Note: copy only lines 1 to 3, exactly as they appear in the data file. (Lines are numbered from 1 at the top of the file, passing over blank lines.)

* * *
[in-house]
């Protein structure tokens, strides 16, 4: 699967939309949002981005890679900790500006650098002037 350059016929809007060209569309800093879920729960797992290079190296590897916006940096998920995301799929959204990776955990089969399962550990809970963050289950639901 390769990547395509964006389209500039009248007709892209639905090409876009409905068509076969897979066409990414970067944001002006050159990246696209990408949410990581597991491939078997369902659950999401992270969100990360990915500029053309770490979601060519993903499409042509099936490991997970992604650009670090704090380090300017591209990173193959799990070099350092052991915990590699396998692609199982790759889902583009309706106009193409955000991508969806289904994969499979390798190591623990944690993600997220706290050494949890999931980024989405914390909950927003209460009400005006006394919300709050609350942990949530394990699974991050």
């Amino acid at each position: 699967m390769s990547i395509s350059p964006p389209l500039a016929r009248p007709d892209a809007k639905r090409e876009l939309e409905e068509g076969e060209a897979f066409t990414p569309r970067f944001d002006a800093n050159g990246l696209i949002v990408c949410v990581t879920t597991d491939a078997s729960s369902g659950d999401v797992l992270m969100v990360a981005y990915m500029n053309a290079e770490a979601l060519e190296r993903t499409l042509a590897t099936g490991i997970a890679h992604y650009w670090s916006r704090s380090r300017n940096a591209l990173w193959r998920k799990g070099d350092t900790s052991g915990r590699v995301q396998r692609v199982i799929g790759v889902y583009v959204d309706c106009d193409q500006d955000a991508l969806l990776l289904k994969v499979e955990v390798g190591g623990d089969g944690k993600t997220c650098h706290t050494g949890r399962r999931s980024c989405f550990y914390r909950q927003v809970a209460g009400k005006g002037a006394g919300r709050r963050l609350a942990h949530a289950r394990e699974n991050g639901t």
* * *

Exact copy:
[in-house]
């Protein structure tokens, strides 16, 4: 699967939309949002981005890679900790500006650098002037 350059016929809007060209569309800093879920729960797992290079190296590897916006940096998920995301799929959204990776955990089969399962550990809970963050289950639901 390769990547395509964006389209500039009248007709892209639905090409876009409905068509076969897979066409990414970067944001002006050159990246696209990408949410990581597991491939078997369902659950999401992270969100990360990915500029053309770490979601060519993903499409042509099936490991997970992604650009670090704090380090300017591209990173193959799990070099350092052991915990590699396998692609199982790759889902583009309706106009193409955000991508969806289904994969499979390798190591623990944690993600997220706290050494949890999931980024989405914390909950927003209460009400005006006394919300709050609350942990949530394990699974991050």
């Amino acid at each position: 699967m390769s990547i395509s350059p964006p389209l500039a016929r009248p007709d892209a809007k639905r090409e876009l939309e409905e068509g076969e060209a897979f066409t990414p569309r970067f944001d002006a800093n050159g990246l696209i949002v990408c949410v990581t879920t597991d491939a078997s729960s369902g659950d999401v797992l992270m969100v990360a981005y990915m500029n053309a290079e770490a979601l060519e190296r993903t499409l042509a590897t099936g490991i997970a890679h992604y650009w670090s916006r704090s380090r300017n940096a591209l990173w193959r998920k799990g070099d350092t900790s052991g915990r590699v995301q396998r692609v199982i799929g790759v889902y583009v959204d309706c106009d193409q500006d955000a991508l969806l990776l289904k994969v499979e955990v390798g190591g623990d089969g944690k993600t997220c650098h706290t050494g949890r399962r999931s980024c989405f550990y914390r909950q927003v809970a209460g009400k005006g002037a006394g919300r709050r963050l609350a942990h949530a289950r394990e699974n991050g639901t």